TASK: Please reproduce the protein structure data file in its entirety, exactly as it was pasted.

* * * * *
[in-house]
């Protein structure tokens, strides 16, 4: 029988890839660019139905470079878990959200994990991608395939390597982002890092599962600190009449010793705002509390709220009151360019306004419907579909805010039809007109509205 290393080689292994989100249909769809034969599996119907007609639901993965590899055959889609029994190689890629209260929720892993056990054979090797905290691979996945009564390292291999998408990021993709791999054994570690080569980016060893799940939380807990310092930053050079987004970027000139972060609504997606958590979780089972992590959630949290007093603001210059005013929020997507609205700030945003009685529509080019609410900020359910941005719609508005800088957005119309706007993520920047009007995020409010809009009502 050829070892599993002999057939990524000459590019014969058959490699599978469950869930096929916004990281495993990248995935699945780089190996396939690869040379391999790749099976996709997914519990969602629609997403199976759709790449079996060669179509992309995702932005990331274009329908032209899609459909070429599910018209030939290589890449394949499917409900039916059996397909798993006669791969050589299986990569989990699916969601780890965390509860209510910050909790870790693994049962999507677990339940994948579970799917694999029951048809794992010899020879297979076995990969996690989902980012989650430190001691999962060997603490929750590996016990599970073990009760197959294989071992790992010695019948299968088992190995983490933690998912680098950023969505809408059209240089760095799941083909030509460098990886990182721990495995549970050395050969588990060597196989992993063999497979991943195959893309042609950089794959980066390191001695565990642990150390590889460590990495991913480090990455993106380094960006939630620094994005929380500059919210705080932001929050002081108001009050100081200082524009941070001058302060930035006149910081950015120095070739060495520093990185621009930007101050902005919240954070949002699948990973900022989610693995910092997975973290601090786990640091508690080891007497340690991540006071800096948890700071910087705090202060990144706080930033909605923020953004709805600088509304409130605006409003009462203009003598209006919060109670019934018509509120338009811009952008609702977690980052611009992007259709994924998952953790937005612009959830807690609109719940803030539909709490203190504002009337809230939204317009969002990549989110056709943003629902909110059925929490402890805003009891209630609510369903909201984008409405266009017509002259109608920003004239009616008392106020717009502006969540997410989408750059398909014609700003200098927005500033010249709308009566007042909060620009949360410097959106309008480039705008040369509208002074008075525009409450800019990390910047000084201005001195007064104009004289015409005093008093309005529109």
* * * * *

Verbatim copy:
[in-house]
């Protein structure tokens, strides 16, 4: 029988890839660019139905470079878990959200994990991608395939390597982002890092599962600190009449010793705002509390709220009151360019306004419907579909805010039809007109509205 290393080689292994989100249909769809034969599996119907007609639901993965590899055959889609029994190689890629209260929720892993056990054979090797905290691979996945009564390292291999998408990021993709791999054994570690080569980016060893799940939380807990310092930053050079987004970027000139972060609504997606958590979780089972992590959630949290007093603001210059005013929020997507609205700030945003009685529509080019609410900020359910941005719609508005800088957005119309706007993520920047009007995020409010809009009502 050829070892599993002999057939990524000459590019014969058959490699599978469950869930096929916004990281495993990248995935699945780089190996396939690869040379391999790749099976996709997914519990969602629609997403199976759709790449079996060669179509992309995702932005990331274009329908032209899609459909070429599910018209030939290589890449394949499917409900039916059996397909798993006669791969050589299986990569989990699916969601780890965390509860209510910050909790870790693994049962999507677990339940994948579970799917694999029951048809794992010899020879297979076995990969996690989902980012989650430190001691999962060997603490929750590996016990599970073990009760197959294989071992790992010695019948299968088992190995983490933690998912680098950023969505809408059209240089760095799941083909030509460098990886990182721990495995549970050395050969588990060597196989992993063999497979991943195959893309042609950089794959980066390191001695565990642990150390590889460590990495991913480090990455993106380094960006939630620094994005929380500059919210705080932001929050002081108001009050100081200082524009941070001058302060930035006149910081950015120095070739060495520093990185621009930007101050902005919240954070949002699948990973900022989610693995910092997975973290601090786990640091508690080891007497340690991540006071800096948890700071910087705090202060990144706080930033909605923020953004709805600088509304409130605006409003009462203009003598209006919060109670019934018509509120338009811009952008609702977690980052611009992007259709994924998952953790937005612009959830807690609109719940803030539909709490203190504002009337809230939204317009969002990549989110056709943003629902909110059925929490402890805003009891209630609510369903909201984008409405266009017509002259109608920003004239009616008392106020717009502006969540997410989408750059398909014609700003200098927005500033010249709308009566007042909060620009949360410097959106309008480039705008040369509208002074008075525009409450800019990390910047000084201005001195007064104009004289015409005093008093309005529109």